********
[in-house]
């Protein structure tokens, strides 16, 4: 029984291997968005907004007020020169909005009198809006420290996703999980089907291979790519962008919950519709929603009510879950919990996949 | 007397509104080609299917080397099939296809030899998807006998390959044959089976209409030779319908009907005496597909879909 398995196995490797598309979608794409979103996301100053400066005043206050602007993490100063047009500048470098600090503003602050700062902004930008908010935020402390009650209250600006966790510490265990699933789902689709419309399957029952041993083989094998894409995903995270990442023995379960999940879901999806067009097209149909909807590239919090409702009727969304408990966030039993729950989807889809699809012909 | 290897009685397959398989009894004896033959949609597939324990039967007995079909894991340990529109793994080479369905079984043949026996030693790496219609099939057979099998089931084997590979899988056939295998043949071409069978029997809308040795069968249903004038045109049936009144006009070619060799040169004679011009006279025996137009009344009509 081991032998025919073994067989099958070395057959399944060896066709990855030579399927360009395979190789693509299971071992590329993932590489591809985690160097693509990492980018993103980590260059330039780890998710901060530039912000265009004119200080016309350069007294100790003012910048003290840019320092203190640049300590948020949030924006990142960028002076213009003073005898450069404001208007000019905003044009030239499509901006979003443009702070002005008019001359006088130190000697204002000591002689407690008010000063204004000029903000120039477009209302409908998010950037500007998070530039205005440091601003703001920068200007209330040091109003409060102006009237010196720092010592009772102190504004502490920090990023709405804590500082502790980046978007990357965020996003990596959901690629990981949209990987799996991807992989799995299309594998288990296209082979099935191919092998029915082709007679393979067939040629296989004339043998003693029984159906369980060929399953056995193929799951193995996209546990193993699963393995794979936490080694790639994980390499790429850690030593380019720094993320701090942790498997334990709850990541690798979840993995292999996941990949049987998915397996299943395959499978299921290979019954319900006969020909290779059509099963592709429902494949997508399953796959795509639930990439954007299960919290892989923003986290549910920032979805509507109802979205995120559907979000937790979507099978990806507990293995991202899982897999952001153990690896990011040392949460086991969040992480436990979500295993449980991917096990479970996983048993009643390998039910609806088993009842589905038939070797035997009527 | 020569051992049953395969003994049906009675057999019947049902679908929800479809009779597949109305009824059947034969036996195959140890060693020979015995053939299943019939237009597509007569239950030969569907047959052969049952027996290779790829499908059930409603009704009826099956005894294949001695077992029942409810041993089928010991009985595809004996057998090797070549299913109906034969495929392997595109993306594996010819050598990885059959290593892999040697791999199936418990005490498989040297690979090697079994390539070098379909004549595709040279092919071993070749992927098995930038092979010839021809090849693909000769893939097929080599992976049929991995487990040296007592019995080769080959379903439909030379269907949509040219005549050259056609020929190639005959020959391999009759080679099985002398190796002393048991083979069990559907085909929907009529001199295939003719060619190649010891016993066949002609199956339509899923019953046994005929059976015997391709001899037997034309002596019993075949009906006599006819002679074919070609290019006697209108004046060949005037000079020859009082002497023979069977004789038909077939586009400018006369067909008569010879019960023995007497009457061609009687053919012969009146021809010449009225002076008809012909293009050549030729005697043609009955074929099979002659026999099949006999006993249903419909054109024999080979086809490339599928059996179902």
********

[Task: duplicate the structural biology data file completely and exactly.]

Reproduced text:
[in-house]
């Protein structure tokens, strides 16, 4: 029984291997968005907004007020020169909005009198809006420290996703999980089907291979790519962008919950519709929603009510879950919990996949 | 007397509104080609299917080397099939296809030899998807006998390959044959089976209409030779319908009907005496597909879909 398995196995490797598309979608794409979103996301100053400066005043206050602007993490100063047009500048470098600090503003602050700062902004930008908010935020402390009650209250600006966790510490265990699933789902689709419309399957029952041993083989094998894409995903995270990442023995379960999940879901999806067009097209149909909807590239919090409702009727969304408990966030039993729950989807889809699809012909 | 290897009685397959398989009894004896033959949609597939324990039967007995079909894991340990529109793994080479369905079984043949026996030693790496219609099939057979099998089931084997590979899988056939295998043949071409069978029997809308040795069968249903004038045109049936009144006009070619060799040169004679011009006279025996137009009344009509 081991032998025919073994067989099958070395057959399944060896066709990855030579399927360009395979190789693509299971071992590329993932590489591809985690160097693509990492980018993103980590260059330039780890998710901060530039912000265009004119200080016309350069007294100790003012910048003290840019320092203190640049300590948020949030924006990142960028002076213009003073005898450069404001208007000019905003044009030239499509901006979003443009702070002005008019001359006088130190000697204002000591002689407690008010000063204004000029903000120039477009209302409908998010950037500007998070530039205005440091601003703001920068200007209330040091109003409060102006009237010196720092010592009772102190504004502490920090990023709405804590500082502790980046978007990357965020996003990596959901690629990981949209990987799996991807992989799995299309594998288990296209082979099935191919092998029915082709007679393979067939040629296989004339043998003693029984159906369980060929399953056995193929799951193995996209546990193993699963393995794979936490080694790639994980390499790429850690030593380019720094993320701090942790498997334990709850990541690798979840993995292999996941990949049987998915397996299943395959499978299921290979019954319900006969020909290779059509099963592709429902494949997508399953796959795509639930990439954007299960919290892989923003986290549910920032979805509507109802979205995120559907979000937790979507099978990806507990293995991202899982897999952001153990690896990011040392949460086991969040992480436990979500295993449980991917096990479970996983048993009643390998039910609806088993009842589905038939070797035997009527 | 020569051992049953395969003994049906009675057999019947049902679908929800479809009779597949109305009824059947034969036996195959140890060693020979015995053939299943019939237009597509007569239950030969569907047959052969049952027996290779790829499908059930409603009704009826099956005894294949001695077992029942409810041993089928010991009985595809004996057998090797070549299913109906034969495929392997595109993306594996010819050598990885059959290593892999040697791999199936418990005490498989040297690979090697079994390539070098379909004549595709040279092919071993070749992927098995930038092979010839021809090849693909000769893939097929080599992976049929991995487990040296007592019995080769080959379903439909030379269907949509040219005549050259056609020929190639005959020959391999009759080679099985002398190796002393048991083979069990559907085909929907009529001199295939003719060619190649010891016993066949002609199956339509899923019953046994005929059976015997391709001899037997034309002596019993075949009906006599006819002679074919070609290019006697209108004046060949005037000079020859009082002497023979069977004789038909077939586009400018006369067909008569010879019960023995007497009457061609009687053919012969009146021809010449009225002076008809012909293009050549030729005697043609009955074929099979002659026999099949006999006993249903419909054109024999080979086809490339599928059996179902």